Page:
I met with the two Swiss directors in M. Tanner AG’s assembly hall in the Swiss city of Illnau. The pair share more than just a liking for Swiss chocolate. They also love taking on the technical challenges of the ever-demanding packaging industry and working on new solutions together.
Marco Tanner, 35, managing director of M. Tanner AG, joined the company at the age of 25 and took over the helm from his father when he was 29. Earlier, he had dreamed of being a professional footballer — not such a far-fetched ambition for a member of the Swiss U18 national team. Injuries put paid to this plan, but he has remained true to football, still his favourite hobby, and is now a licenced coach.
Matthias Hermle has been managing director of IMD vista for 22 years. He knew from a young age that he wanted to create something of his own one day. His basic training as an electronic engineer, with a Swiss SME in the measurement and testing sector, gave him his first experience with a technology that he remains passionate about to this day. International business is something else that has always fascinated him.
What makes this business partnership successful? There has to be something that goes beyond a shared love of Swiss chocolate.
M. Hermle: Very true! We love discussing challenges with someone who is on the same page. This helps us make progress, makes our products better and — above all — unique. In short, our relationship is based on openness and trust. This works so well because both companies are run on the same principles and on a policy of open communication. We are simply a good team.
M. Tanner: As Mr Hermle says, we are a good team. The interesting part is that Tanner is originally a food manufacturer and IMD’s previous experience is in plastics processing. This broad foundation helped us to understand the markets; we benefit from strong synergies. Both companies are owner-managed, which means that we can quickly put our heads together whenever we need — and that’s how decisions are made.
Mr Tanner, you have been managing director of M. Tanner AG for six years. I’ve known your father, who founded and grew the company, for almost 30 years. So I’m particularly excited to get a look behind the scenes with you now. How did the process of your succession work out?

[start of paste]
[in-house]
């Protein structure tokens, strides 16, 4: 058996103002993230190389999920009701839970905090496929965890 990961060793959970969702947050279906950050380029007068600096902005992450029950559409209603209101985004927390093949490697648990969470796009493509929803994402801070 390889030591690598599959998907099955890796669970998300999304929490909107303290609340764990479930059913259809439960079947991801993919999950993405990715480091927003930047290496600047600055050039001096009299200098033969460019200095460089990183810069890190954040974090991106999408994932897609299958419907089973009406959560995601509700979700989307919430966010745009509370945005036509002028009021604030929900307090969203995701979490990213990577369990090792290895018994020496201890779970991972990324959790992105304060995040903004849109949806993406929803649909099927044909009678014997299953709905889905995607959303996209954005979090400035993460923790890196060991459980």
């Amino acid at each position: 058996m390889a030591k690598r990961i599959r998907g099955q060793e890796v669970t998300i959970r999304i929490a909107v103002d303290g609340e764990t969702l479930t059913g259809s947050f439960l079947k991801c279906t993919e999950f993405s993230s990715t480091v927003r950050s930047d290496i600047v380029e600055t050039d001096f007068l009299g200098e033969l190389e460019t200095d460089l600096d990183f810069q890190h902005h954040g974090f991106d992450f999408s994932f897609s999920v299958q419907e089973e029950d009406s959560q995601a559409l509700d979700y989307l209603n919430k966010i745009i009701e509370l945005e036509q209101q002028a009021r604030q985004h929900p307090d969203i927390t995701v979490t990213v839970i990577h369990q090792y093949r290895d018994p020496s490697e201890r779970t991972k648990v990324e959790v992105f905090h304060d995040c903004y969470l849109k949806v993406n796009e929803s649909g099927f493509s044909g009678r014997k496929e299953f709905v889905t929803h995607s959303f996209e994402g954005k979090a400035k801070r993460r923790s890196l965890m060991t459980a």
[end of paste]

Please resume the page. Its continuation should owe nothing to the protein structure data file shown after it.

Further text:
M. Hermle: The process went well for us. I joined in December 2007, first as head of finance and of HR. I then went on to manage sales. I still remember clearly how this changed my perspective — on our products around the world, and on the challenges our customers face. That’s when we started picking up speed, and things got really exciting. In 2012 I took over as managing director. That phase wasn’t entirely straightforward.
Did you always feel supported within the family business?
M. Tanner: Without a doubt. I’m 35 years old, and I’ve been managing director for six years already. And I love it. I love the challenge, and I’m extremely motivated to face it. And absolutely, I have the deepest respect for my parents, for how they built up the company and how they managed it. I think I can safely say that we’re all very happy with the way things have worked out. I enjoy my job, it brings me a great deal of pleasure to fill this role — as well as pride. There was never any obligation for me to join the company and to take over the management. It simply felt right. And of course it means continuity for the company.
Today, you have a lot of success with preform feeding systems. What were M. Tanner AG’s initial core products?
M. Tanner: My father started out with conveyor technology for food production, for things like bread and chocolate. Later, he expanded into wound cores for the electrical industry, with customers including Siemens and ABB. Competition from Asia has made a big dent in this part of the business, though. We took our first steps in conveyor technology for preforms together with the Geneva-based company Motosacoche. We built the first preform feeding system for linear blow moulding machines in 1985. When we started out, we didn’t sort using rollers, and our output was 500 preforms per hour — for the entire machine, not for each mould! The rest, of course, is history. As the PET bottle took over, requirements grew and so did the markets and blow moulding machine manufacturers. We were swept along with this development. We had to make sure that our feeding system kept pace with this growth — and in fact helped shape it. There was no alternative, not that we would have wanted one. The boom was a major challenge for the entire supply chain. Quality requirements increased, the business became more and more international. It all happened very fast. My parents did well in recognising this trend, and the way they reacted to it was outstanding. It was during this boom that we first had the idea of becoming a system provider. We developed the feeding systems, the elevators and roller sorters including integrated controls as an entire system. Even back then, it took more than just supplying components to be successful.